5. Big corporates and foundations, including a very well-known computer software founder’s foundation are accused of actively undermining public education in an attempt to privatise education and generate profits. Education was described by one blogger as the ‘new defence bucket’ – i.e., rather than making money in war-mongering as has been past practice, education is the new frontier for shareholders. Rather than the “profit” from public education being seen in the form of educated, creative, civic-minded members of society, or in quick teachers successfully educating children to think for themselves, the race is now for the quick dollar, not true education.

So why are the Americans in this mess, and what do we need to do to ensure we don’t follow suit! A letter written to Mr Duncan in direct response to his ‘letter to teachers’ by a high school biology teacher, David Reber summarizes many of the concerns felt by teachers. He raises some salient arguments including the following:

In response to Duncan’s “In today’s economy, there is no acceptable dropout rate, and we rightly expect all children –to learn and succeed”, Reber asks “What other professions are held to impossible standards of perfection? Do we demand that police officers eliminate all crime, or that doctors cure all patients?

In response to “developing better assessments so [teachers] will have useful information to guide instruction…” he writes “Excuse me, but I am a skilled, experienced, and licensed professional. I don’t need an outsourced standardized test – marketed by people who haven’t set foot in my school – to tell me how my students are doing”.

By “…restore the status of the teaching profession by bringing more of “America’s top college students” to enter the profession” Reber asks “if by “top college students” you mean those with high GPA’s from prestigious, pricey schools How, exactly, will a 21-year-old, silver-spoon-fed ivy-league graduate relate to or establish any rapport with poverty stricken kids?”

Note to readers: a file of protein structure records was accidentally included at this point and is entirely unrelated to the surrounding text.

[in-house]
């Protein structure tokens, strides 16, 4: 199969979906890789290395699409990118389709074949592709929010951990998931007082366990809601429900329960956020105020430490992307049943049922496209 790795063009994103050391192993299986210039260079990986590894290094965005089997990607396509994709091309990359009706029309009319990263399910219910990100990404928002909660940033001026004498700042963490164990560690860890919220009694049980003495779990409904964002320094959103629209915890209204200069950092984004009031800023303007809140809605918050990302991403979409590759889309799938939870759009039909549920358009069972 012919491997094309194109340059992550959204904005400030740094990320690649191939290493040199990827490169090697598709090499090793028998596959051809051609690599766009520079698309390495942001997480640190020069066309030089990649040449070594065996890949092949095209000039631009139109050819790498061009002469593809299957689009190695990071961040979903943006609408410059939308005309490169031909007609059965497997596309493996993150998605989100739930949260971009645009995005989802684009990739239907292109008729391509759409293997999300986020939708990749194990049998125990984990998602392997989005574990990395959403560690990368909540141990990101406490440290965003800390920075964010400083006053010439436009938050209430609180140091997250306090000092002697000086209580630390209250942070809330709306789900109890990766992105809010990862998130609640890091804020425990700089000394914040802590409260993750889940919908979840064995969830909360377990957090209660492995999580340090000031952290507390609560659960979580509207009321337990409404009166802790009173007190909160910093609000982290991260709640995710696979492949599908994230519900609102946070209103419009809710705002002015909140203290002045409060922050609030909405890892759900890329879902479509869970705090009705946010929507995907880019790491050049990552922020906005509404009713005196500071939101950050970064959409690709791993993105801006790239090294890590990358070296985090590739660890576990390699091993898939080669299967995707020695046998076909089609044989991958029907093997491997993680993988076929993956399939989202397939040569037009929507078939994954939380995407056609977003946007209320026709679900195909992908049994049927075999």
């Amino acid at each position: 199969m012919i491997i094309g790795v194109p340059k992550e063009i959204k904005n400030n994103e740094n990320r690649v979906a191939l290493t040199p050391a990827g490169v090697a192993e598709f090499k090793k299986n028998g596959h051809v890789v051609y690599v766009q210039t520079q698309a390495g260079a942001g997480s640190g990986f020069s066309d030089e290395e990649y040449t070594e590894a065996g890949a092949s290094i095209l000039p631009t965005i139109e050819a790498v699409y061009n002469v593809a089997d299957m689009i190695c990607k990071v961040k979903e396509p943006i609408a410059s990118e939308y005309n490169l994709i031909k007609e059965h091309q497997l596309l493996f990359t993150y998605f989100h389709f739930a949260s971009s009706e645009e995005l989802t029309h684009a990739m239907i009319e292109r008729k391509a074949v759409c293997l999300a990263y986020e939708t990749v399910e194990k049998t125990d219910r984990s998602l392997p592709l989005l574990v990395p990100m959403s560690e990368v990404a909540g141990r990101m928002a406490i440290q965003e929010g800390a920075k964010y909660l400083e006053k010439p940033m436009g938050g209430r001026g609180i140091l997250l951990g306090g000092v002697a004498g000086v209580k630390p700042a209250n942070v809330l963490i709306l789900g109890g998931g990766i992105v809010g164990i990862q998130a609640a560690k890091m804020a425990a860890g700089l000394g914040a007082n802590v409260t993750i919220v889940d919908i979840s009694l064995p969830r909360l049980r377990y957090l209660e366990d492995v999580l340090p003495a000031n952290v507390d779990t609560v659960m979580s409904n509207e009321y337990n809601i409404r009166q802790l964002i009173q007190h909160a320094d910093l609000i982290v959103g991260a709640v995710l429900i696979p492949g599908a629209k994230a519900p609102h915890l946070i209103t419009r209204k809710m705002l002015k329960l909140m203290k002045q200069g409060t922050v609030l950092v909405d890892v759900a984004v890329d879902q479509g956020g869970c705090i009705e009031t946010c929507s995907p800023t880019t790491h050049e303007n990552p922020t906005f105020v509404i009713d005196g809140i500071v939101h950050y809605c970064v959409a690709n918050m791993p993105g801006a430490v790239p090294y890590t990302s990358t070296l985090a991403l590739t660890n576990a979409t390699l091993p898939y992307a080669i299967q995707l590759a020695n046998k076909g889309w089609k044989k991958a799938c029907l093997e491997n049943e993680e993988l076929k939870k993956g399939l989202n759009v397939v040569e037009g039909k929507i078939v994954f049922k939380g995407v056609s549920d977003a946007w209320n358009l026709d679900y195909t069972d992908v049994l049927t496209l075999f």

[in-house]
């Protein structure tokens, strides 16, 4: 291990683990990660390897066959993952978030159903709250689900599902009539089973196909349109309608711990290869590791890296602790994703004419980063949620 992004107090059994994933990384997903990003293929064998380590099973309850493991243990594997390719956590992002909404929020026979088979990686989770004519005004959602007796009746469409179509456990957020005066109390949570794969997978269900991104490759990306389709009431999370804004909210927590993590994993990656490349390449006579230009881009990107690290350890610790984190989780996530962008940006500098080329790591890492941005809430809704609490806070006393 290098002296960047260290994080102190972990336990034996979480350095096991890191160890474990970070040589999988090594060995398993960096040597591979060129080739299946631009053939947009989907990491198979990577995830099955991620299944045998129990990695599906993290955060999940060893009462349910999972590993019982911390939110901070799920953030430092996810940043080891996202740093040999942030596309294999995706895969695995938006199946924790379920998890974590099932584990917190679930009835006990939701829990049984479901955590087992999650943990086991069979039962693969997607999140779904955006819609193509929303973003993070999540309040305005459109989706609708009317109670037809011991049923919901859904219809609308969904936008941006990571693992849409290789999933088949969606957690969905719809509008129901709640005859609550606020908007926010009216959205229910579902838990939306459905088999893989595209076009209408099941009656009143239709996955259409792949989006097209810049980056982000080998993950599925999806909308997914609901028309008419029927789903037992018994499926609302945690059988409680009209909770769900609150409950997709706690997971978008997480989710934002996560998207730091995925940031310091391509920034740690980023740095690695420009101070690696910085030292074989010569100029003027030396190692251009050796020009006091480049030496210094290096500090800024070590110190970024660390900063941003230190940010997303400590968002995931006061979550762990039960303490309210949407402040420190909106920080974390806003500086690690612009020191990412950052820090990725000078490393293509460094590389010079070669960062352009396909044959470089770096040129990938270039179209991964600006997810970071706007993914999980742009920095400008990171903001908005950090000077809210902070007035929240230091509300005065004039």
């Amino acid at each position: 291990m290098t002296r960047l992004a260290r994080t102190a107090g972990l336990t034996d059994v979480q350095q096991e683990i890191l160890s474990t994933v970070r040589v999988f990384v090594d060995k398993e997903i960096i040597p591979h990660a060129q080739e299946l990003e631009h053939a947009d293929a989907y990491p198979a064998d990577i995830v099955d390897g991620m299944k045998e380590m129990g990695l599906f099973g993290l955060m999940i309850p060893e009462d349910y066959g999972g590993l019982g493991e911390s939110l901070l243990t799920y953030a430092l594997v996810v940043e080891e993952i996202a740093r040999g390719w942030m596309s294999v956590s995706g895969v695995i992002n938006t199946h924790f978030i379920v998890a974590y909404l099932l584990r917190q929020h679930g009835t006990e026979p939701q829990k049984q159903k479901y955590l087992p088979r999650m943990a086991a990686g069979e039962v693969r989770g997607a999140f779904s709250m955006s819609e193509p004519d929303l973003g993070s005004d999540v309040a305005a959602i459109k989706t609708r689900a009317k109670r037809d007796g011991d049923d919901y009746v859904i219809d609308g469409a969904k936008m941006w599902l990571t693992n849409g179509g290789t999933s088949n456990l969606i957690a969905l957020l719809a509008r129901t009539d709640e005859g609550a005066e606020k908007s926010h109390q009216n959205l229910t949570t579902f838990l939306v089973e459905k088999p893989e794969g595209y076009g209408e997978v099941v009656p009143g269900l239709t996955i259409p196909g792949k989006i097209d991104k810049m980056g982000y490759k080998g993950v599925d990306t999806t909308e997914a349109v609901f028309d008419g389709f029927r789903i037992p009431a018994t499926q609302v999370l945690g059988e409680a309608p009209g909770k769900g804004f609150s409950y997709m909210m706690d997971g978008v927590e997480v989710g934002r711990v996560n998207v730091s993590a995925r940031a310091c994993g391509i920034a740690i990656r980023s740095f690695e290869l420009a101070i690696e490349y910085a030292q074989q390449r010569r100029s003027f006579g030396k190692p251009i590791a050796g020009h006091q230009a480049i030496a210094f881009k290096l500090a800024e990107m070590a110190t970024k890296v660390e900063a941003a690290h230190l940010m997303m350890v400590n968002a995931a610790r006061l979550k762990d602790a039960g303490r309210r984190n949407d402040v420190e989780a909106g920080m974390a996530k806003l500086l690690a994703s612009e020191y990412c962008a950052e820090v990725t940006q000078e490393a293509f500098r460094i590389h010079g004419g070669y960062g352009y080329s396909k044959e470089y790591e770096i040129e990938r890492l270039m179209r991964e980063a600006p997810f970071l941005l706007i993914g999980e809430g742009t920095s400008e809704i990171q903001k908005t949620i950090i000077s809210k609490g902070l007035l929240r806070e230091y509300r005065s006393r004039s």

“…recognize and reward great teaching” is suggested to be “stale code for “merit pay”; which is stale code for “bribe for test scores”; which comes down to “justification to pay most teachers less.” Lower teacher salaries, in turn, will free up money for standardized tests, new computer software, text book manufacturers, and other profitable pursuits”. The whole letter may be read at http://tinyurl.com/3sg9cvb

The so-called ‘Race to the Top’ in America is supposedly an attempt to improve America’s scores relative to OECD countries. The problem is this appears to be, quite literally, ‘at any cost’ and it is teachers who are paying the price. Australia is also caught in the same comparative race, though we are a fraction more subtle about it. E.g.the introduction of the Australian Qualifications Framework while purporting to increase the number of Australians with qualifications has definitely increased the number of people with pieces of paper, but the quality of those qualifications is, in some cases extremely dubious and led in 2010 to the investigation of a number of private ‘colleges’ which were, in fact, fronts for circumventing the immigration system.